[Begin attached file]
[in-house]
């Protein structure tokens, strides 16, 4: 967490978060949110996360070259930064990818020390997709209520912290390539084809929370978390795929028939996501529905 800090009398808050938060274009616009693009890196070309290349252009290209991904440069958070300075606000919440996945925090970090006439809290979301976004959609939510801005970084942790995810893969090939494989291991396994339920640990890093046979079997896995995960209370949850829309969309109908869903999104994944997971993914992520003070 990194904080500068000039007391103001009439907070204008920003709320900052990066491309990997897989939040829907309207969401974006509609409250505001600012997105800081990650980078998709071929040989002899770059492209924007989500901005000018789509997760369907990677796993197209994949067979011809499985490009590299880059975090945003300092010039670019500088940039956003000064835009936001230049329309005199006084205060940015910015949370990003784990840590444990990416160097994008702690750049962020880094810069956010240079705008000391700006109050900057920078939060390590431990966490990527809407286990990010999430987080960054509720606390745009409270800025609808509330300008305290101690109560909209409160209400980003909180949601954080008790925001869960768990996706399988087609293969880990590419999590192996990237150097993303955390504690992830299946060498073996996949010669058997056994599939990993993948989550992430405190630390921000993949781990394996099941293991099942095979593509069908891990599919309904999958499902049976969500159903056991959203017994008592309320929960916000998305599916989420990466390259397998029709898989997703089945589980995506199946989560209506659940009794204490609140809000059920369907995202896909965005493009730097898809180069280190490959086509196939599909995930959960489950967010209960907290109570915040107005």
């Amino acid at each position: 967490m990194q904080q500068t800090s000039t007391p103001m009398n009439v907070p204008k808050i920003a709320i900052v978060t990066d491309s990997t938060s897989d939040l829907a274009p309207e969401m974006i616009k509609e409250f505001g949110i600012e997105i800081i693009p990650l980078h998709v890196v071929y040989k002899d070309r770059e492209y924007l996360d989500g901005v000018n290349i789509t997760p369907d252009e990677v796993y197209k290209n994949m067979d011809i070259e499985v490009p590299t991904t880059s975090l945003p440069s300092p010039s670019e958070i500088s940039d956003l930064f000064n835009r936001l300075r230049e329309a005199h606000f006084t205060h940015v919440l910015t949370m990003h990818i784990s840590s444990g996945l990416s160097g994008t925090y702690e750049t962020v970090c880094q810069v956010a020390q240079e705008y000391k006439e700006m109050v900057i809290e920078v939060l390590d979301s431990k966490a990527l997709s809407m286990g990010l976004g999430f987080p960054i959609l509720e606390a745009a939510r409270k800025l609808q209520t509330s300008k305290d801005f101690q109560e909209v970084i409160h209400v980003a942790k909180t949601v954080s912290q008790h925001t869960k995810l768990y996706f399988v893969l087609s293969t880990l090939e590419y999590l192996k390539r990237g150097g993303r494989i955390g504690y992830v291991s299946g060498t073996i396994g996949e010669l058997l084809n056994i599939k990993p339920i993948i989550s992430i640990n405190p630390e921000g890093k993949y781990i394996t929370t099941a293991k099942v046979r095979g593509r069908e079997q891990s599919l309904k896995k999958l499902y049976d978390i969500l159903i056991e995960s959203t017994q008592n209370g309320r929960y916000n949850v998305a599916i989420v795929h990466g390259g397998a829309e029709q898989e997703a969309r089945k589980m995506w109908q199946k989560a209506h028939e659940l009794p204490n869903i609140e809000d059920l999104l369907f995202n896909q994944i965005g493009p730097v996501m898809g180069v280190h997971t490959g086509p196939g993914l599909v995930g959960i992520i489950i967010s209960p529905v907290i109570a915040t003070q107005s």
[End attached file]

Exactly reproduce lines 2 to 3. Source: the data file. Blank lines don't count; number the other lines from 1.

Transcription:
């Protein structure tokens, strides 16, 4: 967490978060949110996360070259930064990818020390997709209520912290390539084809929370978390795929028939996501529905 800090009398808050938060274009616009693009890196070309290349252009290209991904440069958070300075606000919440996945925090970090006439809290979301976004959609939510801005970084942790995810893969090939494989291991396994339920640990890093046979079997896995995960209370949850829309969309109908869903999104994944997971993914992520003070 990194904080500068000039007391103001009439907070204008920003709320900052990066491309990997897989939040829907309207969401974006509609409250505001600012997105800081990650980078998709071929040989002899770059492209924007989500901005000018789509997760369907990677796993197209994949067979011809499985490009590299880059975090945003300092010039670019500088940039956003000064835009936001230049329309005199006084205060940015910015949370990003784990840590444990990416160097994008702690750049962020880094810069956010240079705008000391700006109050900057920078939060390590431990966490990527809407286990990010999430987080960054509720606390745009409270800025609808509330300008305290101690109560909209409160209400980003909180949601954080008790925001869960768990996706399988087609293969880990590419999590192996990237150097993303955390504690992830299946060498073996996949010669058997056994599939990993993948989550992430405190630390921000993949781990394996099941293991099942095979593509069908891990599919309904999958499902049976969500159903056991959203017994008592309320929960916000998305599916989420990466390259397998029709898989997703089945589980995506199946989560209506659940009794204490609140809000059920369907995202896909965005493009730097898809180069280190490959086509196939599909995930959960489950967010209960907290109570915040107005």
């Amino acid at each position: 967490m990194q904080q500068t800090s000039t007391p103001m009398n009439v907070p204008k808050i920003a709320i900052v978060t990066d491309s990997t938060s897989d939040l829907a274009p309207e969401m974006i616009k509609e409250f505001g949110i600012e997105i800081i693009p990650l980078h998709v890196v071929y040989k002899d070309r770059e492209y924007l996360d989500g901005v000018n290349i789509t997760p369907d252009e990677v796993y197209k290209n994949m067979d011809i070259e499985v490009p590299t991904t880059s975090l945003p440069s300092p010039s670019e958070i500088s940039d956003l930064f000064n835009r936001l300075r230049e329309a005199h606000f006084t205060h940015v919440l910015t949370m990003h990818i784990s840590s444990g996945l990416s160097g994008t925090y702690e750049t962020v970090c880094q810069v956010a020390q240079e705008y000391k006439e700006m109050v900057i809290e920078v939060l390590d979301s431990k966490a990527l997709s809407m286990g990010l976004g999430f987080p960054i959609l509720e606390a745009a939510r409270k800025l609808q209520t509330s300008k305290d801005f101690q109560e909209v970084i409160h209400v980003a942790k909180t949601v954080s912290q008790h925001t869960k995810l768990y996706f399988v893969l087609s293969t880990l090939e590419y999590l192996k390539r990237g150097g993303r494989i955390g504690y992830v291991s299946g060498t073996i396994g996949e010669l058997l084809n056994i599939k990993p339920i993948i989550s992430i640990n405190p630390e921000g890093k993949y781990i394996t929370t099941a293991k099942v046979r095979g593509r069908e079997q891990s599919l309904k896995k999958l499902y049976d978390i969500l159903i056991e995960s959203t017994q008592n209370g309320r929960y916000n949850v998305a599916i989420v795929h990466g390259g397998a829309e029709q898989e997703a969309r089945k589980m995506w109908q199946k989560a209506h028939e659940l009794p204490n869903i609140e809000d059920l999104l369907f995202n896909q994944i965005g493009p730097v996501m898809g180069v280190h997971t490959g086509p196939g993914l599909v995930g959960i992520i489950i967010s209960p529905v907290i109570a915040t003070q107005s």